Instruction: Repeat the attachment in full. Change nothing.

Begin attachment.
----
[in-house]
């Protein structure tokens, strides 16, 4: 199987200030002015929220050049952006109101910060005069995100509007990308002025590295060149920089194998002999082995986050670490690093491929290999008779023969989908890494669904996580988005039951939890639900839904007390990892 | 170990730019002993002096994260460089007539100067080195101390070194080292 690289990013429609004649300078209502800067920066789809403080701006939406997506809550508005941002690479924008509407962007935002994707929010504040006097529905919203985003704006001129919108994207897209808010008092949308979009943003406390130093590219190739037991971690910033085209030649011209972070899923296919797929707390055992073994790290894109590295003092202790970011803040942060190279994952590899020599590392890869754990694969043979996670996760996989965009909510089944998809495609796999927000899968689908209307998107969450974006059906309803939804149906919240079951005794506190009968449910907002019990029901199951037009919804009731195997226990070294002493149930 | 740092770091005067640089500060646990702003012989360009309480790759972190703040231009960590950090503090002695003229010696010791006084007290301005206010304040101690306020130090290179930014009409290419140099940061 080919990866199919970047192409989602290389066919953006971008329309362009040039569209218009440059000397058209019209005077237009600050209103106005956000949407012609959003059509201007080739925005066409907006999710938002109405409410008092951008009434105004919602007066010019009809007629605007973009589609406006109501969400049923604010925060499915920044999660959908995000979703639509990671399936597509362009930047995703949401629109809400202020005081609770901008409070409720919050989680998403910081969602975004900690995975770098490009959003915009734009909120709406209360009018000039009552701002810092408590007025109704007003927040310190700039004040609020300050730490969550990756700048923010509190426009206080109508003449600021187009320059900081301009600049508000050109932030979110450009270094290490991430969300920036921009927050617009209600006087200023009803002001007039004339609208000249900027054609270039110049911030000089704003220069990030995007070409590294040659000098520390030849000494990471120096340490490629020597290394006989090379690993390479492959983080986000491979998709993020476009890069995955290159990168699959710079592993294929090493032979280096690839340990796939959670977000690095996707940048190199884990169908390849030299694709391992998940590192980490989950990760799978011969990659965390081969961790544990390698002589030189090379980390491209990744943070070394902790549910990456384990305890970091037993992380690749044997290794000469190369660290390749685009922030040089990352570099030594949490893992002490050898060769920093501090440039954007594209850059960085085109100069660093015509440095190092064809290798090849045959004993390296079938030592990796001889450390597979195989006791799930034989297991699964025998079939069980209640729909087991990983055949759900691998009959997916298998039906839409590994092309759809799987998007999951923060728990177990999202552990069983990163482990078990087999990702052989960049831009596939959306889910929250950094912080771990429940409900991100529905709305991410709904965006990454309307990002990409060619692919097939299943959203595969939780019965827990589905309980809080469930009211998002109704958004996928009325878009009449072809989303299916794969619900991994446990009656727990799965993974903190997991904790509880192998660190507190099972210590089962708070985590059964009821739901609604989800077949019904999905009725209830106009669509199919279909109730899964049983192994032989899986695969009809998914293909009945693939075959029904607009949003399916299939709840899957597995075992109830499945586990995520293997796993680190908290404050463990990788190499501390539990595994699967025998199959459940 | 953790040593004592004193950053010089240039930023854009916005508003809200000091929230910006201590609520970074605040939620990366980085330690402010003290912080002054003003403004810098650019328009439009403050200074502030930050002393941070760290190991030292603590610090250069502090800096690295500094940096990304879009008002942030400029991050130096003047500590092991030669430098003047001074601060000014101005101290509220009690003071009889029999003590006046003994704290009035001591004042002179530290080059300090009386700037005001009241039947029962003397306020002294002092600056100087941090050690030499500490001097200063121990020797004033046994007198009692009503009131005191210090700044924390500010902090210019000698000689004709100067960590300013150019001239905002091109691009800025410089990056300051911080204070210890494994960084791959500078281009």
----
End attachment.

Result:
[in-house]
């Protein structure tokens, strides 16, 4: 199987200030002015929220050049952006109101910060005069995100509007990308002025590295060149920089194998002999082995986050670490690093491929290999008779023969989908890494669904996580988005039951939890639900839904007390990892 | 170990730019002993002096994260460089007539100067080195101390070194080292 690289990013429609004649300078209502800067920066789809403080701006939406997506809550508005941002690479924008509407962007935002994707929010504040006097529905919203985003704006001129919108994207897209808010008092949308979009943003406390130093590219190739037991971690910033085209030649011209972070899923296919797929707390055992073994790290894109590295003092202790970011803040942060190279994952590899020599590392890869754990694969043979996670996760996989965009909510089944998809495609796999927000899968689908209307998107969450974006059906309803939804149906919240079951005794506190009968449910907002019990029901199951037009919804009731195997226990070294002493149930 | 740092770091005067640089500060646990702003012989360009309480790759972190703040231009960590950090503090002695003229010696010791006084007290301005206010304040101690306020130090290179930014009409290419140099940061 080919990866199919970047192409989602290389066919953006971008329309362009040039569209218009440059000397058209019209005077237009600050209103106005956000949407012609959003059509201007080739925005066409907006999710938002109405409410008092951008009434105004919602007066010019009809007629605007973009589609406006109501969400049923604010925060499915920044999660959908995000979703639509990671399936597509362009930047995703949401629109809400202020005081609770901008409070409720919050989680998403910081969602975004900690995975770098490009959003915009734009909120709406209360009018000039009552701002810092408590007025109704007003927040310190700039004040609020300050730490969550990756700048923010509190426009206080109508003449600021187009320059900081301009600049508000050109932030979110450009270094290490991430969300920036921009927050617009209600006087200023009803002001007039004339609208000249900027054609270039110049911030000089704003220069990030995007070409590294040659000098520390030849000494990471120096340490490629020597290394006989090379690993390479492959983080986000491979998709993020476009890069995955290159990168699959710079592993294929090493032979280096690839340990796939959670977000690095996707940048190199884990169908390849030299694709391992998940590192980490989950990760799978011969990659965390081969961790544990390698002589030189090379980390491209990744943070070394902790549910990456384990305890970091037993992380690749044997290794000469190369660290390749685009922030040089990352570099030594949490893992002490050898060769920093501090440039954007594209850059960085085109100069660093015509440095190092064809290798090849045959004993390296079938030592990796001889450390597979195989006791799930034989297991699964025998079939069980209640729909087991990983055949759900691998009959997916298998039906839409590994092309759809799987998007999951923060728990177990999202552990069983990163482990078990087999990702052989960049831009596939959306889910929250950094912080771990429940409900991100529905709305991410709904965006990454309307990002990409060619692919097939299943959203595969939780019965827990589905309980809080469930009211998002109704958004996928009325878009009449072809989303299916794969619900991994446990009656727990799965993974903190997991904790509880192998660190507190099972210590089962708070985590059964009821739901609604989800077949019904999905009725209830106009669509199919279909109730899964049983192994032989899986695969009809998914293909009945693939075959029904607009949003399916299939709840899957597995075992109830499945586990995520293997796993680190908290404050463990990788190499501390539990595994699967025998199959459940 | 953790040593004592004193950053010089240039930023854009916005508003809200000091929230910006201590609520970074605040939620990366980085330690402010003290912080002054003003403004810098650019328009439009403050200074502030930050002393941070760290190991030292603590610090250069502090800096690295500094940096990304879009008002942030400029991050130096003047500590092991030669430098003047001074601060000014101005101290509220009690003071009889029999003590006046003994704290009035001591004042002179530290080059300090009386700037005001009241039947029962003397306020002294002092600056100087941090050690030499500490001097200063121990020797004033046994007198009692009503009131005191210090700044924390500010902090210019000698000689004709100067960590300013150019001239905002091109691009800025410089990056300051911080204070210890494994960084791959500078281009």